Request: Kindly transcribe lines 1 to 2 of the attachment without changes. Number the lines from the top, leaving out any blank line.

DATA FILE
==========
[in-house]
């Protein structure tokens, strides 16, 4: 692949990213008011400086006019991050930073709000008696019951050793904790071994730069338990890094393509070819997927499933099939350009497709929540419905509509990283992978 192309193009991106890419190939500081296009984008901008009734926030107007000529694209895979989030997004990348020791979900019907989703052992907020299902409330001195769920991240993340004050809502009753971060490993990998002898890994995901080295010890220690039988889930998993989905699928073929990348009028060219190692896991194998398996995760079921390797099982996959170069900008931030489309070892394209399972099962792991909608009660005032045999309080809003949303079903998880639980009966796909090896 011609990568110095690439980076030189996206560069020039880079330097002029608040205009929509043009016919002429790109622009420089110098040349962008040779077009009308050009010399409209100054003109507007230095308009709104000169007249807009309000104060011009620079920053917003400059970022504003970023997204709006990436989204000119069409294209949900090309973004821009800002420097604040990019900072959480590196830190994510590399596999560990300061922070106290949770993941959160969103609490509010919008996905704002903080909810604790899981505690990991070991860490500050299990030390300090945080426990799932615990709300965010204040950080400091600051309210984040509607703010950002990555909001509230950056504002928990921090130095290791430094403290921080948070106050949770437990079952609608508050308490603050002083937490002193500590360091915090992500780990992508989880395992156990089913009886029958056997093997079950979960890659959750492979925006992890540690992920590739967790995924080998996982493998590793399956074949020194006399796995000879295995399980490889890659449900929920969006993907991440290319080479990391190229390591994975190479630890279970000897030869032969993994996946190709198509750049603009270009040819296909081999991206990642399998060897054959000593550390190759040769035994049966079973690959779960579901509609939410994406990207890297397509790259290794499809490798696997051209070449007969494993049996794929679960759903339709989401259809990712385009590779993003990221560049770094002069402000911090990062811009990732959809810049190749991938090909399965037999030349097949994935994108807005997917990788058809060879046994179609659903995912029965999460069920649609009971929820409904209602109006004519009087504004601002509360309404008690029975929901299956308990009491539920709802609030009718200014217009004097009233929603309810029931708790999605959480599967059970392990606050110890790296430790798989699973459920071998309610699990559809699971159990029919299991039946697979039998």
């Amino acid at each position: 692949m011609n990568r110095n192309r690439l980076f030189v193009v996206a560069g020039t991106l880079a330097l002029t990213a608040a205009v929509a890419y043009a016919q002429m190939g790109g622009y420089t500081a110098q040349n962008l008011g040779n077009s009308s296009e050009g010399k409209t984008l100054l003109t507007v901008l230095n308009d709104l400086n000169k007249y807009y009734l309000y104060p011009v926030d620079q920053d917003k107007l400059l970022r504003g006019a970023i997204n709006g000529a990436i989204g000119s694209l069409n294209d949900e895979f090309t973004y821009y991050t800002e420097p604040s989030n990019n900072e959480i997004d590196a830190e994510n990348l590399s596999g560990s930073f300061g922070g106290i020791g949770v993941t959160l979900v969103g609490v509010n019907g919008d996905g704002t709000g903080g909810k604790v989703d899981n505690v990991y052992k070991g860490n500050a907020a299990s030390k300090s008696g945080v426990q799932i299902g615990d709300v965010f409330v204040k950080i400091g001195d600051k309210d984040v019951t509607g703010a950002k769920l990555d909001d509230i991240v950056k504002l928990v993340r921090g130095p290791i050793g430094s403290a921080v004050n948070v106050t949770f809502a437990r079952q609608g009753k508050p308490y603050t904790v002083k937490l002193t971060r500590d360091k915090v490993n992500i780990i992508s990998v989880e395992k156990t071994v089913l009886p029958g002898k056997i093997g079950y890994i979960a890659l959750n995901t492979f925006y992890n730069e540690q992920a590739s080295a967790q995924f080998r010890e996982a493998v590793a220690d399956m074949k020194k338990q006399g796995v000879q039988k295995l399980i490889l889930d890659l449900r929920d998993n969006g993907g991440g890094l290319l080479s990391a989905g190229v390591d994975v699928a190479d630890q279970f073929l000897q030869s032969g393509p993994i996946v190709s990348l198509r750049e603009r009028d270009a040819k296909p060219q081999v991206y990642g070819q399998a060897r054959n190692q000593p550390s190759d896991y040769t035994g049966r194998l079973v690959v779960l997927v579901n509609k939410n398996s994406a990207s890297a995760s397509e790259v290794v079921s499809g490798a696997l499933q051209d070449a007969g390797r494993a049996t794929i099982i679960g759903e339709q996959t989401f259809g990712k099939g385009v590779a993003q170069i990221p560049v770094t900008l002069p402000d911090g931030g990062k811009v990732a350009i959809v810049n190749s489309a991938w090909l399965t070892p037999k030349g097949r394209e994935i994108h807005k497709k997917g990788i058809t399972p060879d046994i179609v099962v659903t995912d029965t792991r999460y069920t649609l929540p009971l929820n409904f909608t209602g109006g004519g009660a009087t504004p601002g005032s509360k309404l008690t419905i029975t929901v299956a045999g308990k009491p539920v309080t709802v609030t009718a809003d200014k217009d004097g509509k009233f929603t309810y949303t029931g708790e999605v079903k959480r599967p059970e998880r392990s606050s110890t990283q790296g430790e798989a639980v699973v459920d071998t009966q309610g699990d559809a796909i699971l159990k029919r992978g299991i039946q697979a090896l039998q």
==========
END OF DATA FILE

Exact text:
[in-house]
């Protein structure tokens, strides 16, 4: 692949990213008011400086006019991050930073709000008696019951050793904790071994730069338990890094393509070819997927499933099939350009497709929540419905509509990283992978 192309193009991106890419190939500081296009984008901008009734926030107007000529694209895979989030997004990348020791979900019907989703052992907020299902409330001195769920991240993340004050809502009753971060490993990998002898890994995901080295010890220690039988889930998993989905699928073929990348009028060219190692896991194998398996995760079921390797099982996959170069900008931030489309070892394209399972099962792991909608009660005032045999309080809003949303079903998880639980009966796909090896 011609990568110095690439980076030189996206560069020039880079330097002029608040205009929509043009016919002429790109622009420089110098040349962008040779077009009308050009010399409209100054003109507007230095308009709104000169007249807009309000104060011009620079920053917003400059970022504003970023997204709006990436989204000119069409294209949900090309973004821009800002420097604040990019900072959480590196830190994510590399596999560990300061922070106290949770993941959160969103609490509010919008996905704002903080909810604790899981505690990991070991860490500050299990030390300090945080426990799932615990709300965010204040950080400091600051309210984040509607703010950002990555909001509230950056504002928990921090130095290791430094403290921080948070106050949770437990079952609608508050308490603050002083937490002193500590360091915090992500780990992508989880395992156990089913009886029958056997093997079950979960890659959750492979925006992890540690992920590739967790995924080998996982493998590793399956074949020194006399796995000879295995399980490889890659449900929920969006993907991440290319080479990391190229390591994975190479630890279970000897030869032969993994996946190709198509750049603009270009040819296909081999991206990642399998060897054959000593550390190759040769035994049966079973690959779960579901509609939410994406990207890297397509790259290794499809490798696997051209070449007969494993049996794929679960759903339709989401259809990712385009590779993003990221560049770094002069402000911090990062811009990732959809810049190749991938090909399965037999030349097949994935994108807005997917990788058809060879046994179609659903995912029965999460069920649609009971929820409904209602109006004519009087504004601002509360309404008690029975929901299956308990009491539920709802609030009718200014217009004097009233929603309810029931708790999605959480599967059970392990606050110890790296430790798989699973459920071998309610699990559809699971159990029919299991039946697979039998």